I like reflecting the vernacular nature of architecture in my projects. In that way, I can build something different and feed my curiosity and interests. I feel a sense of incongruity with the work of Le Corbusier or Mies van der Rohe, as several other architects do. Le Corbusier created this sort of architecture that can be built in any context and commercialize it. After WW II, such designs and schemes materialized within a period when the veterans returning from the war and their families were in immediate need of housing. I am skeptical of the evaluation of architecture concentrating on design per se, without consideration for the social of financial background. When I was an architecture student, Rem Koolhaas held up the keyword “shopping” and insisted that architects had to design recognizing the flow of capitalism and commercial principle. Upon graduation, I started working at the office of Kengo Kuma, who I considered to be one of the very few architects able to see architecture from the standpoint of economy. Three years after I left Kuma’s office, I started my own studio in a small deserted private house. I had no projects whatsoever and was at a loss when I suddenly received a commission to design the Lanvin Boutique in Ginza. A client of Kengo Kuma introduced me as an architect. Through this project, I met Mr. Alber Elbaz, Lanvin’s designer, who changed my life as an architect. He told me, “Clothes have emotional existence, why is it not so with architecture?” Indeed, we feel relaxed when we wear clothes made of organic cotton or luxurious when we wear clothes with embroidery and so forth. Fashion designers always consider the feelings of the people who wear the clothes they design. Yet, modernist architecture excludes feelings and decoration by dealing only with issues than can be logically explained and resolved. Design with emotion is a principle for Alber Elbaz and I was influenced by these words of his very much.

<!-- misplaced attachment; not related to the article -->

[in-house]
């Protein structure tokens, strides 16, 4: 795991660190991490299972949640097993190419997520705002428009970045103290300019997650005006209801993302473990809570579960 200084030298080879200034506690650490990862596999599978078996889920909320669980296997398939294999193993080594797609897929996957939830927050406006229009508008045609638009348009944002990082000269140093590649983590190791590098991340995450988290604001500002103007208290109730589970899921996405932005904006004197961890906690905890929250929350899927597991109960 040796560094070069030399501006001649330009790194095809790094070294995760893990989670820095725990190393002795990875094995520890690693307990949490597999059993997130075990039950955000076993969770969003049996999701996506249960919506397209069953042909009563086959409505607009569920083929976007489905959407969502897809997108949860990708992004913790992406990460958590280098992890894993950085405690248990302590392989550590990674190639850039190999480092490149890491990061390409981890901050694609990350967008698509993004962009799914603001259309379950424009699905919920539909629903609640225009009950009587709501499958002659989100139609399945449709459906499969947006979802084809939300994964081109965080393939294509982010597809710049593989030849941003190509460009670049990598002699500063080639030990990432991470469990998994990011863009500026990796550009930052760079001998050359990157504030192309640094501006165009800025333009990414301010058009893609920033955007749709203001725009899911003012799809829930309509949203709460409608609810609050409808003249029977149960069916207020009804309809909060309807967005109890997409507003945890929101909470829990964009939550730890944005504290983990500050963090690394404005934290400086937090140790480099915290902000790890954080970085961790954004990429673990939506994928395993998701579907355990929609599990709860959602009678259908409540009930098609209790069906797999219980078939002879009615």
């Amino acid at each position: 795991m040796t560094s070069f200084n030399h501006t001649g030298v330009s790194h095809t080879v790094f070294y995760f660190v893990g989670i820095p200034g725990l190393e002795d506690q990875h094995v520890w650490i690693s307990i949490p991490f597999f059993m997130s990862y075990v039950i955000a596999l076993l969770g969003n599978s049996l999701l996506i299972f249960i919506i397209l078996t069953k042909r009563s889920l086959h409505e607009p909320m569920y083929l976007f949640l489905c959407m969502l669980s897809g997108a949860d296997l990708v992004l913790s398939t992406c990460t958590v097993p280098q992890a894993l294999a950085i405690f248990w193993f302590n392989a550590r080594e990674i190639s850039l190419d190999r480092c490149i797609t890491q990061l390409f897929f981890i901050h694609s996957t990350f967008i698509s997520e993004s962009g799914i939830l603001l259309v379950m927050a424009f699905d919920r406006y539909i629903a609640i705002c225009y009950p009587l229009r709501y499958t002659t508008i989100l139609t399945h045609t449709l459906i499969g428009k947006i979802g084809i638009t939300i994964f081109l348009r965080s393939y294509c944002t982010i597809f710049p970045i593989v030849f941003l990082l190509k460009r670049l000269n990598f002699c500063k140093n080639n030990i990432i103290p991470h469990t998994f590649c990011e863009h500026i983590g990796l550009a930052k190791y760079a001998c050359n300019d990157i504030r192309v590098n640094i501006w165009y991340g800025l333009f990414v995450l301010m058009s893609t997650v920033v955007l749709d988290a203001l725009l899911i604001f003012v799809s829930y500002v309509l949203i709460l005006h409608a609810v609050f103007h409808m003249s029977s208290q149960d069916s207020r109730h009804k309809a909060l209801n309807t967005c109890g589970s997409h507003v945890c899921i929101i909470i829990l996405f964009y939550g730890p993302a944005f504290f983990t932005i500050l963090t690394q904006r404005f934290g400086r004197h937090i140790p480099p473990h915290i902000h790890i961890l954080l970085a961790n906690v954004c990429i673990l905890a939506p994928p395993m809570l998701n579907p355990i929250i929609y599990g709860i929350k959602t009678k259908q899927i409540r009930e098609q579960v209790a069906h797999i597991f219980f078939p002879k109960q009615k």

On mediating platforms
There is a tendency for Japanese architects to rely upon and barricade themselves in architectural academism or journalism. I am rather avoiding it. I just want to discuss with respectable people in a place away from such an environment. My second project when I started my own office was House SH, and it was then that I started considering that the ultimate purpose of architecture is to become something like an attachment. I wanted the resident to love the architecture itself. House SH also acted as a model for my book Architecture with Love. I gave this title to the book because I wanted to discuss architecture with common words and everyday language, not incomprehensible philosophies. Feelings are also triggered in people through the ambience of the space or the touch of its materials – and architecture can do that. When the owners of House SH smiled in their new living room, I was convinced that this was an idea all the most relevant. I could feel my goal – the design that can potentially sympathize with the person – take shape.